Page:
Bishop Waite Stirling followed Jesus to the southernmost city in the world to establish a mission among indigenous peoples
2019 is a significant year for South American Christians, writes Nick Drayson, CMS mission partner and the Bishop of Northern Argentina.
The new year marks the 150th anniversary of two key events: the founding of the first successful Anglican mission on what would become Argentine soil, and the consecration of the first bishop. Both of these landmarks are associated with one remarkable man: Waite Hockin Stirling.
“As I pace up and down at evening before my hut, I fancy myself a sentinel – God’s sentinel, I trust – stationed at the southernmost outpost of His great army. A dim torch of heaven surprises the heart with joy, and I forget my loneliness in realising the privilege of being permitted to stand here in Christ’s name.”Stirling’s diary, January 1869
These stark words, written in Ushuaia, evoke the striking image of a man patrolling the shore of a sheltered bay at the bottom of South America, and contemplating the move he has made for the sake of the gospel – to establish a base for mission among the same tribes who had caused the death of several of his colleagues only a few months and years earlier.
“This day week the (schooner) ‘Allen Gardiner’ left Ushuaia, and I have, with God’s mercy, passed in safety and comfort a Sunday in these secluded parts. My nearest countrymen are probably careering in gallant ships over the billows of Cape Horn.”
He had indeed had the relief of presiding over a church service with the Yahgans, which, in a short time would become the basis of a flourishing work of mission and education in the tribes of the area. At the time it must have seemed a lonely and distant goal.
It was now 22 years since, as an undergraduate at Oxford, he had heard Captain Allen Gardiner – who would die on these shores in 1851 – issue a missionary challenge and this had remained with him. It had led him to offer his services as general secretary of the Patagonian Mission – soon to become SAMS (the South American Missionary Society). And it had led him to follow his predecessor in the role, the Rev George Pakenham Despard, to the “uttermost parts of the earth” where he now stood.
Based on the Falklands from 1863, he at first worked tirelessly with friendly Yahgans, including the relatives of those who had so recently massacred the crew of the ship that had taken another missionary to Tierra del Fuego. Alongside him was Thomas Bridges, Despard’s adopted son, who was fast becoming fluent in Yahgan.
But he soon became convinced that the only way to establish enough trust to extend the gospel among these people was to live among them. And so he set up his house in the sheltered bay of Ushuaia, Tierra del Fuego, and entrusted himself to God, and to those Yahgan friends who were prepared to go with him.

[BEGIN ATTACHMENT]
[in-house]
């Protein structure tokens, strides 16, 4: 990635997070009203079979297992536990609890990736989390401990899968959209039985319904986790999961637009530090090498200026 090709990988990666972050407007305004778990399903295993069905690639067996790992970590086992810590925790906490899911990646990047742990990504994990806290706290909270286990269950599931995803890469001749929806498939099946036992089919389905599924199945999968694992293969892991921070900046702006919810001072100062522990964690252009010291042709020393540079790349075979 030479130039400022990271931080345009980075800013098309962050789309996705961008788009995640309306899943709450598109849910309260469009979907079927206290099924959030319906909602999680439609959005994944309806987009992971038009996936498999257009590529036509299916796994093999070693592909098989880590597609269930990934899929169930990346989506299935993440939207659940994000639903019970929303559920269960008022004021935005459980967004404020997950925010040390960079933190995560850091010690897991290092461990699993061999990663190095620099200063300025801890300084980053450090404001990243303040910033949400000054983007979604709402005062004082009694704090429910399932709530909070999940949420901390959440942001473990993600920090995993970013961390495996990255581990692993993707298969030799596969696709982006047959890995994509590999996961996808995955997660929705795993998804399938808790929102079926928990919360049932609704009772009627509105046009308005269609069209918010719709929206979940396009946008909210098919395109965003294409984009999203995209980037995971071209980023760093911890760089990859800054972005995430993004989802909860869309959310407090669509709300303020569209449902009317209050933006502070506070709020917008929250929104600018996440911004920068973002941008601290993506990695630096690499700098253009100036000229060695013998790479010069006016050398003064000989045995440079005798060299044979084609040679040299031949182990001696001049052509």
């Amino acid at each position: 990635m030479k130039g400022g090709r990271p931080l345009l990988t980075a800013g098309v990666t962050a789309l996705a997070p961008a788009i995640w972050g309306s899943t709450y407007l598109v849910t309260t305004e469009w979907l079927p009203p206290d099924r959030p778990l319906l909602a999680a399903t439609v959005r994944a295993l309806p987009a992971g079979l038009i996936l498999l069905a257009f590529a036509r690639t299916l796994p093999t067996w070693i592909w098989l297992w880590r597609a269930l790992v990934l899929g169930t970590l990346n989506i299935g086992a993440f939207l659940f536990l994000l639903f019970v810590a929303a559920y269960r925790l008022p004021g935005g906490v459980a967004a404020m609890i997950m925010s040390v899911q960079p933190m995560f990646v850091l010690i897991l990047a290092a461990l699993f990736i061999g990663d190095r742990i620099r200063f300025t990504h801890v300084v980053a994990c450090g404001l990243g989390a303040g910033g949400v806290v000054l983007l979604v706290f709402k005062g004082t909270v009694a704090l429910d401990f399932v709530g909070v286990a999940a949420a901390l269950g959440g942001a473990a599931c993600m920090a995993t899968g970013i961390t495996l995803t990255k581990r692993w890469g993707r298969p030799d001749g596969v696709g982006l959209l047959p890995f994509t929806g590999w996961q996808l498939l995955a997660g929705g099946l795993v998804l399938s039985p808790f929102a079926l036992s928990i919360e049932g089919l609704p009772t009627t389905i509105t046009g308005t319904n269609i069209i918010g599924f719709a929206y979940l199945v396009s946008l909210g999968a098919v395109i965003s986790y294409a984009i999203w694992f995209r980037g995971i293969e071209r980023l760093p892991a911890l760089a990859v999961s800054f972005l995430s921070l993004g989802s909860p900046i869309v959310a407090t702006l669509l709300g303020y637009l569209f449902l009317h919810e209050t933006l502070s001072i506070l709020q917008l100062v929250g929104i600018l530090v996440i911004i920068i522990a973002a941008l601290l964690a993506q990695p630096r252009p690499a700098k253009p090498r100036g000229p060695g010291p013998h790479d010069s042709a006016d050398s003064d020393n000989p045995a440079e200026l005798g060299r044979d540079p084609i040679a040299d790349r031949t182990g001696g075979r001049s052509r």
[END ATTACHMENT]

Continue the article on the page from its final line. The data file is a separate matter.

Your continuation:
His character and confidence won through, and the way was opened for others to follow, the first being Thomas Bridges and John Lawrence. Stirling stayed for seven months before being recalled to London, where, in December 1869, he was consecrated the first bishop of the Falklands, with responsibility for the whole of the South American continent south of the Guyanas!
Bridges’ son-in-law Wilfrid Barbrooke Grubb was soon to become the pioneer missionary to the Chaco regions of Paraguay and Argentina, and Allen Gardiner’s son and grandson helped open up the mission field in the South of Chile. The English chaplaincies out of which the existing dioceses in several major cities in the continent have grown also benefited from Stirling’s ministry.
For the next 30 years he established openings for the gospel and pastoral care for both Amerindians and English settlers. Today, 150 years on from that first service in Ushuaia, the Anglican church is established throughout South America, with national bishops of both indigenous and European descent working alongside the remaining few foreign missionaries in proclaiming the unchanging gospel to a very different continent to the one Stirling knew.
What we in the South American Anglican church owe to Stirling
- Spiritual vision: The same vision that led Stirling to commit his life to God’s service in South America inspires the church here today – the gospel that is able to transform lives and whole communities in the face of huge odds.
- Incarnational mission: Stirling’s mission was lived out and shown in the flesh. He suffered the early death of his first wife, and buried her in Argentina. He felt countless moments of untold loneliness as he watched for God on the southern shore. And his sacrificial mission was expressed not only with words, but also in practical service.
- Supporting structures: His appointment as bishop enabled him to establish, over many years, the structures that would allow his successors to build up what is today a fully-fledged Anglican church, embracing both indigenous and English peoples, as well as the current leadership by Latin American national bishops.